Saturday, December 20, 2014

Stateless in Africa

According to United Nations Human Rights for Refugees (UNHCR) estimates, statelessness affected up to 10 million people worldwide leaving them with no identity. Statelessness refers to the condition whereby an individual is not considered as a national by any State under the operations of its law and is, therefore, not entitled to any right or privileges enjoyed by the nationals.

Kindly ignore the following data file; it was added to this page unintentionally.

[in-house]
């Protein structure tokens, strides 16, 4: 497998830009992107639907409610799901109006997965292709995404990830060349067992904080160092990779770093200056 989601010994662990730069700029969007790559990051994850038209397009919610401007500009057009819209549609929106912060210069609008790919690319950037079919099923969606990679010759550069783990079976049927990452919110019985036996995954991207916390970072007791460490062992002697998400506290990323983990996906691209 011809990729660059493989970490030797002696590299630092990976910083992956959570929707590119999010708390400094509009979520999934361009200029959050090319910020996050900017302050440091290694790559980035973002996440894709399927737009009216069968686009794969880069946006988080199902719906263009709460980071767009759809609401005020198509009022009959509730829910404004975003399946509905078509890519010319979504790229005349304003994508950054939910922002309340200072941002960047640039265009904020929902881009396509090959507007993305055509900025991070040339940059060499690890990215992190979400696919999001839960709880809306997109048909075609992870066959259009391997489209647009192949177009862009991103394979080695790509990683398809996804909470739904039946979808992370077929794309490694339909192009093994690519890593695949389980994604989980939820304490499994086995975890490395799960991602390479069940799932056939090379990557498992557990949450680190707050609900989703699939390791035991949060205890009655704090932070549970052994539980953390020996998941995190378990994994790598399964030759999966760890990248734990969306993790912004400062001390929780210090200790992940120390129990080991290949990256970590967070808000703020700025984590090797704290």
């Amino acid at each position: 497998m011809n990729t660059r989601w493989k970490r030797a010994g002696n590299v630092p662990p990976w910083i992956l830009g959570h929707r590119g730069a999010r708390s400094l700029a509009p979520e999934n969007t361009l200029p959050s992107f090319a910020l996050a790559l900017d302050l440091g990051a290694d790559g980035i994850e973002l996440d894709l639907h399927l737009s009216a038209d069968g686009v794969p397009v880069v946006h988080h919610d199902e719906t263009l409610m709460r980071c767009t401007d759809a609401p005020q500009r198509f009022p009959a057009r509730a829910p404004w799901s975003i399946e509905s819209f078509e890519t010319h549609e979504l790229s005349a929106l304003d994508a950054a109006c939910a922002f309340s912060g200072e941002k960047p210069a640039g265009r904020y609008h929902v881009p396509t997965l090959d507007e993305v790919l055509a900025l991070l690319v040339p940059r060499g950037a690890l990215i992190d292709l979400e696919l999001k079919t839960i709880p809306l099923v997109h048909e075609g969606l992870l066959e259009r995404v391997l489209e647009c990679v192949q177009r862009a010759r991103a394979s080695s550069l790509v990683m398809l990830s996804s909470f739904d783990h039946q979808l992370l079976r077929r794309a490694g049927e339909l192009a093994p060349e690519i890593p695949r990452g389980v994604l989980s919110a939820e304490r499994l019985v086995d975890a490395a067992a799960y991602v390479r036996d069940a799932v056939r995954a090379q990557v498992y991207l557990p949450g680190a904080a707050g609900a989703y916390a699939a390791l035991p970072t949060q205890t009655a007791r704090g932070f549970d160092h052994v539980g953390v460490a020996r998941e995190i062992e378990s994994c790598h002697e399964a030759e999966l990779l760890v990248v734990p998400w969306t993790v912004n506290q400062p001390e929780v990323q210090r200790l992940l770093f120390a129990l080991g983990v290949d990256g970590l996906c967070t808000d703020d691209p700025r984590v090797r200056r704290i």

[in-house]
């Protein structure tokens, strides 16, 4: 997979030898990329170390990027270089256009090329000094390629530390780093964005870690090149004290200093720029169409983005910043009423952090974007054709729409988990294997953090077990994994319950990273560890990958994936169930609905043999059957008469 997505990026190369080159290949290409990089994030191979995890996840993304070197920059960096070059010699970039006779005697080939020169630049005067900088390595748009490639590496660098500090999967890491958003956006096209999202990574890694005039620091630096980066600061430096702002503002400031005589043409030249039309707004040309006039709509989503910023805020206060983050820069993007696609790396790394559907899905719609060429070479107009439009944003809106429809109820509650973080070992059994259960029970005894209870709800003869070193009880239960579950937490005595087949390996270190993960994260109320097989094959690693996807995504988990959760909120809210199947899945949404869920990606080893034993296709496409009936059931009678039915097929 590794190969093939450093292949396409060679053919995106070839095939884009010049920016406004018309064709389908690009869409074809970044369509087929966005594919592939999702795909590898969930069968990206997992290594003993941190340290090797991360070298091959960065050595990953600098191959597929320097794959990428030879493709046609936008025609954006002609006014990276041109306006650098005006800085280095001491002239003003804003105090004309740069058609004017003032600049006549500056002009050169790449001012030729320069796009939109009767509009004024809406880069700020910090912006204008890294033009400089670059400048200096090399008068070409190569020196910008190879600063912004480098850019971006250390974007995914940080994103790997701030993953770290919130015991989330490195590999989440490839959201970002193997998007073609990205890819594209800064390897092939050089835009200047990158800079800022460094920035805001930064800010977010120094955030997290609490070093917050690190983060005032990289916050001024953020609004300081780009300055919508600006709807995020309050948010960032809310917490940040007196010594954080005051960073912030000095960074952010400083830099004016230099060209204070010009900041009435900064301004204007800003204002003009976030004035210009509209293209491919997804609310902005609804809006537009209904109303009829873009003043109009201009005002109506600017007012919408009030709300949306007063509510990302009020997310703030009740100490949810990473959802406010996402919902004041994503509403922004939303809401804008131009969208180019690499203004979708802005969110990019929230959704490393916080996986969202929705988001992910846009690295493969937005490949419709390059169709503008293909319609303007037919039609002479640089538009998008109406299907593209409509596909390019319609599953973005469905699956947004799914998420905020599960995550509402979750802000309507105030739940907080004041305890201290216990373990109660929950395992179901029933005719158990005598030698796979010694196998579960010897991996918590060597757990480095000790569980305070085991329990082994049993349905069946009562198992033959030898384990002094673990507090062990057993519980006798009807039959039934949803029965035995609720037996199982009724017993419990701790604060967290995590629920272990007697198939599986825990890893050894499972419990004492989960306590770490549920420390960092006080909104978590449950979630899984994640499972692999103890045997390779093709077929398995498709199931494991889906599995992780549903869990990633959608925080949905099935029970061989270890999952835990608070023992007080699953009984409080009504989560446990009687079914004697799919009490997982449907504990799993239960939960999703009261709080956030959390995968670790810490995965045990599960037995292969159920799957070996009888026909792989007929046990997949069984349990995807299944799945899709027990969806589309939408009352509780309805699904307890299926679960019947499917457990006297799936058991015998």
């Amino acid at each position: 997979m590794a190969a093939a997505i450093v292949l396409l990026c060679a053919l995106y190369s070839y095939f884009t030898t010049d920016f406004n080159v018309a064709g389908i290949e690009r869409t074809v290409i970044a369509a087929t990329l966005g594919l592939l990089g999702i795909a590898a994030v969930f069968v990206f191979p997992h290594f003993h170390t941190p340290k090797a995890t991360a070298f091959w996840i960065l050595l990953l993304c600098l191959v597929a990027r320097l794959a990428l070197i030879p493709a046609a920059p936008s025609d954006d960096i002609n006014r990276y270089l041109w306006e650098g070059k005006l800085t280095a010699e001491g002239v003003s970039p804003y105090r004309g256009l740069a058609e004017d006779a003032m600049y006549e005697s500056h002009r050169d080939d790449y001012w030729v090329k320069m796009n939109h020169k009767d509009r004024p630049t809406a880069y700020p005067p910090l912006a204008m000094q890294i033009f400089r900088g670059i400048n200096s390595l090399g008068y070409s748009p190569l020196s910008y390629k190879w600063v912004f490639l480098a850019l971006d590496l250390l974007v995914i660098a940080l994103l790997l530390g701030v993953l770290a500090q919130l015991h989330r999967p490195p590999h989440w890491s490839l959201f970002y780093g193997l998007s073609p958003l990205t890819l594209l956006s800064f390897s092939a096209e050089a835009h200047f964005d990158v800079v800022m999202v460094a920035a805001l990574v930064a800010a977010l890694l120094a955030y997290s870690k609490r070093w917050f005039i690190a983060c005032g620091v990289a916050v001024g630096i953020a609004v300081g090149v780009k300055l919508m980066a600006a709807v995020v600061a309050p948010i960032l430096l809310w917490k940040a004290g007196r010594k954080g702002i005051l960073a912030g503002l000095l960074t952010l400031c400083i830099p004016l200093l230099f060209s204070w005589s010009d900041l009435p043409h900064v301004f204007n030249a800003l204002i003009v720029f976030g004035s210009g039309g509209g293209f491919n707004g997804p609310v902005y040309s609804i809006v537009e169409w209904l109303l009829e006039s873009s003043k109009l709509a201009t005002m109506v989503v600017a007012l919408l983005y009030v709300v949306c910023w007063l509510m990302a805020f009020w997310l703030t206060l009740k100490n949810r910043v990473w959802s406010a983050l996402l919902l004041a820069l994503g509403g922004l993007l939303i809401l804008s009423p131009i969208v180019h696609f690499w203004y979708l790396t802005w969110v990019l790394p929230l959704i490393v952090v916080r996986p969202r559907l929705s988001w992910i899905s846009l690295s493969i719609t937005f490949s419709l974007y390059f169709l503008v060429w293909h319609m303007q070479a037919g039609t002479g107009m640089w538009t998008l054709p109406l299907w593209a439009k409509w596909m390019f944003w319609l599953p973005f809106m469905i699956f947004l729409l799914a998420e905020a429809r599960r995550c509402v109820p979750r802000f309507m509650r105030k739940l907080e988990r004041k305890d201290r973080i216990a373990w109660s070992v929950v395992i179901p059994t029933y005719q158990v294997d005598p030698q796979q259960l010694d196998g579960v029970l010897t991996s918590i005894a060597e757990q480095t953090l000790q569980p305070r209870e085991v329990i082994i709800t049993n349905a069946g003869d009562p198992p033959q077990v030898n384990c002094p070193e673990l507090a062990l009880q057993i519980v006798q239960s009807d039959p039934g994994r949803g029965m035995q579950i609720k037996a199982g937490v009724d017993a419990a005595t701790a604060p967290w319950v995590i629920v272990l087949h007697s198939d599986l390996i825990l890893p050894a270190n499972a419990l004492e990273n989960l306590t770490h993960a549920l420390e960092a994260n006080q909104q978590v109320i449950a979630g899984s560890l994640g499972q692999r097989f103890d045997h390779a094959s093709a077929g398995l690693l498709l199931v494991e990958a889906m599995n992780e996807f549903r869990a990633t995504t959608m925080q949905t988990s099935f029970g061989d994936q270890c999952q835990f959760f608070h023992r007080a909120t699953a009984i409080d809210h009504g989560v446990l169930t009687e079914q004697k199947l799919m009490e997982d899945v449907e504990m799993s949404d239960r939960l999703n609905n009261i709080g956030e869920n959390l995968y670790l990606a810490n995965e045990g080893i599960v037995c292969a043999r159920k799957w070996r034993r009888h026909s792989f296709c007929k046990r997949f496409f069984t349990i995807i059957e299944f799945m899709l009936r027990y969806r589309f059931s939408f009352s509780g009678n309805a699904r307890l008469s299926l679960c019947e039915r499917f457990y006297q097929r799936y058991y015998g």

Statistics indicates that about one million people living in West Africa are Stateless. This was disclosed by Madam Emmanuelle Mitte, Senior Regional Protection Officer, UNHCR Country Representation in Senegal.  She said about 60 percent of stateless people were children because the States in which they were born did not register them as their parents were not recognized as citizens by the laws of those States. According to her, statelessness in West Africa occurred for a variety of reasons, including discrimination against specific groups in a country, discrepancies in nationality laws and administrative practices obstructing access to documentation. “Others include the failure to include all residents in the body of citizens when a state becomes independent, or when a part of a territory is annexed to a new state,” she added. 

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